The Pious Robber
Thistledown Press / 23 July 2013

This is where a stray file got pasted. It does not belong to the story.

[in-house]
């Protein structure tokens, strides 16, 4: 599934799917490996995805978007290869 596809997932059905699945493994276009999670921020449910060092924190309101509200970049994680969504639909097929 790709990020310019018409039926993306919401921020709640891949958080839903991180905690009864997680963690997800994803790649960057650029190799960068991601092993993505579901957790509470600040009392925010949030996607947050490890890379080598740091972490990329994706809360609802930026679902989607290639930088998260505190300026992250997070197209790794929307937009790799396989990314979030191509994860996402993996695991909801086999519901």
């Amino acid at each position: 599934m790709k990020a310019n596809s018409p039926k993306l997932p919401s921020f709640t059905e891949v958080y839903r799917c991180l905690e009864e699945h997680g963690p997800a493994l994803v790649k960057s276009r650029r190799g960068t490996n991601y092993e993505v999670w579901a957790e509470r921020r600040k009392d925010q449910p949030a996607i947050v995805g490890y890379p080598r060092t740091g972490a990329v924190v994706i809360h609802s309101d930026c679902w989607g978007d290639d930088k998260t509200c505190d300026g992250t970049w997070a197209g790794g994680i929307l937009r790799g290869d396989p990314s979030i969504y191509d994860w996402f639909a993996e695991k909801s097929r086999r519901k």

The Pious Robber by Harriet Richards Published by Thistledown Press Review by Justin Dittrick $18.95 ISBN 978-1-927068-18-2 Harriet Richards’ The Pious Robber presents its readers with eight stories that will mesmerize, disturb, and delight. Every story in the collection strikes to the bone, and is brilliantly conceived and beautifully realized. One will be tempted to read the collection in one sitting, though the depth of the stories provides much fruit for multiple readings, honest reflection, and some animated and imaginative discussion. Richards is blessed with an unimpeachable understanding of illness, childhood, family, loss, and human psychology. Her narration is cool and detached, her dialogue crisp and seamless. This work is weighty and balanced: highly observant, darkly comic, and always fascinating. This collection especially shines where it examines human frailty within the accepted boundaries that mark convention, produce (unwanted?) self-knowledge, and touch that squishy place in our psyche where we are most vulnerable and recriminatory. There are plenty of cringe-worthy moments in the stories “Tangible Reminders” and “Sometimes it Seemed”. These seem to be the moments in which intelligent people must work with the seemingly harmless social and cultural excesses that make day-to-day life a minefield. In “Tangible Reminders”, the main…